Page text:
18 Creative Commons Licenses

Read the article at http://creativecommons.org/licenses/


Creative Commons provides the open licenses used by the vast majority of open content, including over 880M items according to a recent report.

The breadth and depth of license options available through Creative Commons licenses provides any creator with a wide range of opportunities to license any type of work with a human readable license, a “legalese” version of the same license, as well as a machine readable version of the license.  While fixing overaggressive copyright is the best solution, Creative Commons provides authors and creators with a relatively simple way to share their work in the current legal context.

All CC licenses carry the attribution term “BY.” From there the creator can select from an array of other options which include the following:

  • Share Alike (SA) – if you make changes to the material and distribute that changed version, you must license your new version using the same CC license
  • NonCommercial (NC) – you cannot use the material in way primarily intended for or directed towards commercial advantage or monetary compensation
  • No Derivatives (ND) – no changes can be made to the material

Key Points

  • Licensors can retain copyright while sharing their work.
    • Allows them to get credit.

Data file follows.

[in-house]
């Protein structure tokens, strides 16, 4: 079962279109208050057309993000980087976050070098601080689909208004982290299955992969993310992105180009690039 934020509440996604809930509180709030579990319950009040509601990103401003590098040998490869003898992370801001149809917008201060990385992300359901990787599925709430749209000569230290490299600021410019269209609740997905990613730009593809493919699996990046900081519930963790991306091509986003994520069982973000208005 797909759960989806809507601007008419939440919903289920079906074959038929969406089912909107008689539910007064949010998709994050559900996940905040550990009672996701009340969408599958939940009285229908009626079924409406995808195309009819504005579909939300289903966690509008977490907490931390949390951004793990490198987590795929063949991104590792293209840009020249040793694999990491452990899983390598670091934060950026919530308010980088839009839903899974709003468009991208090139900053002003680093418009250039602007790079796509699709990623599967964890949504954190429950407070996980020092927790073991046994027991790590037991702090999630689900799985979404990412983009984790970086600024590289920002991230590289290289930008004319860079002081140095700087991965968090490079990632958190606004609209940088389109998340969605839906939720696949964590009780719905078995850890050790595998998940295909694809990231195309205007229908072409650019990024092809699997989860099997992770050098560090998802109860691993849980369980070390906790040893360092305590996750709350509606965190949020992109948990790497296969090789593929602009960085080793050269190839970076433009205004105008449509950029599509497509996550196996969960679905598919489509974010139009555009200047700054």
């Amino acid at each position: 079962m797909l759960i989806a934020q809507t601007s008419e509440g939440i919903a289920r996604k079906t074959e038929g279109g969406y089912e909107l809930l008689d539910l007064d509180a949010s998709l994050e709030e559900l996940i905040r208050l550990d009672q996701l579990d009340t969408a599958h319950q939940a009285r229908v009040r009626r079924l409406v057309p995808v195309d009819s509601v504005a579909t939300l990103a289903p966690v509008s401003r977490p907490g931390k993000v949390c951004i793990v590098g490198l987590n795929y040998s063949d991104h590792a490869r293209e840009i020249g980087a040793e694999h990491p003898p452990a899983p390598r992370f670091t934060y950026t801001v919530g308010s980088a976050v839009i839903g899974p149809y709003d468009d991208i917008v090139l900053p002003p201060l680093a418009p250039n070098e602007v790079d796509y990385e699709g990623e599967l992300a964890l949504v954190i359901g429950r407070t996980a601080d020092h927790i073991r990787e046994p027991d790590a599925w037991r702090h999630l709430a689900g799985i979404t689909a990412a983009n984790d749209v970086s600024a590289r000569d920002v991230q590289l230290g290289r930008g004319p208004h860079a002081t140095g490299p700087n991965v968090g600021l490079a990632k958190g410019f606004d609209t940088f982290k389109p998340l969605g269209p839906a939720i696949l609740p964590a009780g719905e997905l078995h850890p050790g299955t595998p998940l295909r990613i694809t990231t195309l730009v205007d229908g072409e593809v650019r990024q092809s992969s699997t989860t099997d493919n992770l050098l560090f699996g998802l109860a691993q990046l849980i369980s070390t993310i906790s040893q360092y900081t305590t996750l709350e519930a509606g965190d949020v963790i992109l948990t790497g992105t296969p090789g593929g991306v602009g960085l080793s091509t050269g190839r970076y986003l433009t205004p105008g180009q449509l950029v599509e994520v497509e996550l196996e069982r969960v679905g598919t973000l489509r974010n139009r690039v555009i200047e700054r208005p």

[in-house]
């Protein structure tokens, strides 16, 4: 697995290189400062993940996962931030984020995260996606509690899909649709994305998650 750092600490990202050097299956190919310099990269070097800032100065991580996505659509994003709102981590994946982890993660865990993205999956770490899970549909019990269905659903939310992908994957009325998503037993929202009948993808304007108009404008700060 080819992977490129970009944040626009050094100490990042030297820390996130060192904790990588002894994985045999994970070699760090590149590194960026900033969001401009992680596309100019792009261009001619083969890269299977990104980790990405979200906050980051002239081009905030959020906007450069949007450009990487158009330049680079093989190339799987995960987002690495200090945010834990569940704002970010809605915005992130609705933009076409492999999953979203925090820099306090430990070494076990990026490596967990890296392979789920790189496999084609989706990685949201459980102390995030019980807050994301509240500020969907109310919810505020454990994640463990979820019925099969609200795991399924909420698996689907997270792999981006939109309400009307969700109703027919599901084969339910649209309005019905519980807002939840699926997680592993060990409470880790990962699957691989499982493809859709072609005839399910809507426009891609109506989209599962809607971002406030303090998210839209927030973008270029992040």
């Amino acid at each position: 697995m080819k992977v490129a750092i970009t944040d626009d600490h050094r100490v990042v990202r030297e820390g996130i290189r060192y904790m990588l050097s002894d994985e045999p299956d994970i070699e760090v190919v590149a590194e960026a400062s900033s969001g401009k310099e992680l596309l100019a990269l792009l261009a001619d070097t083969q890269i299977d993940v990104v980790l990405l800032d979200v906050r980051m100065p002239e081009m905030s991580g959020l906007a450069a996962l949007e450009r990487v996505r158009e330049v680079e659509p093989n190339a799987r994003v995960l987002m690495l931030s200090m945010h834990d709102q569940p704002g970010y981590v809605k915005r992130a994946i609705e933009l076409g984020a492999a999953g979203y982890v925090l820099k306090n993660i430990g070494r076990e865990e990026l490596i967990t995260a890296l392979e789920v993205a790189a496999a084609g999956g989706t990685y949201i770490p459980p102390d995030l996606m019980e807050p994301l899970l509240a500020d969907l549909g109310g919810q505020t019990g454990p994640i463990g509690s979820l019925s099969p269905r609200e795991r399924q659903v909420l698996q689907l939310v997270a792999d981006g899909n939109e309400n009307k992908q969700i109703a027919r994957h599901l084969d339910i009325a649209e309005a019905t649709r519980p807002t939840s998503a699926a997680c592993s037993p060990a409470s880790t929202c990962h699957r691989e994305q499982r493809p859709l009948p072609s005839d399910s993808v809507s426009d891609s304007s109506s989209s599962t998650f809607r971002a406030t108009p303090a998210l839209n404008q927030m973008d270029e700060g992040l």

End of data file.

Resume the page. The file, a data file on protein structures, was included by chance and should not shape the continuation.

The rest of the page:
• License Selection Wizard asks two questions:
    • Does the licensor want to allow commercial use?
    • Does the licensor want derivatives to be shared alike?
  • Layers of License
    • Legal code – traditional
    • Human readable – Summarizes and expresses the most important information in language a normal human being can understand.
    • Machine readable – allows search engines to index content based on the license.
  • Licenses
    • CC BY = Attribution
    • CC BY-SA = Attribution-ShareAlike
    • CC BY-ND = Attribution -NoDerivs
    • CC BY-NC = NonComercial
    • CC BY-NC-SA = NonCommerical-ShareAlike
    • CC BY-NC-ND = NonCommercial-NoDerivs
  • One of the purposes is the reduce friction
    • It can be difficult to track down copyright holders to get permission even if they want to give it
    • There is just the one, the historical licenses (e.g. open content), encourage you not to use them anymore.
    • There will never be another license to avoid license proliferation

Discussion Questions

  1. Which is the best license?
  2. Under what circumstances would you choose to use which licenses?
  3. Discuss the pros and cons of not using the NC license, thereby allowing commercial use of openly licensed materials for gain.
  4. Under which circumstances would it be best to use a ND license?

 Additional Resources

GNU Free Documentation License (2014) https://www.gnu.org/copyleft/fdl.html


An Open Education Reader Copyright © 2014 by David Wiley is licensed under a Ontario Commons License – No Derivatives, except where otherwise noted.

Share This Book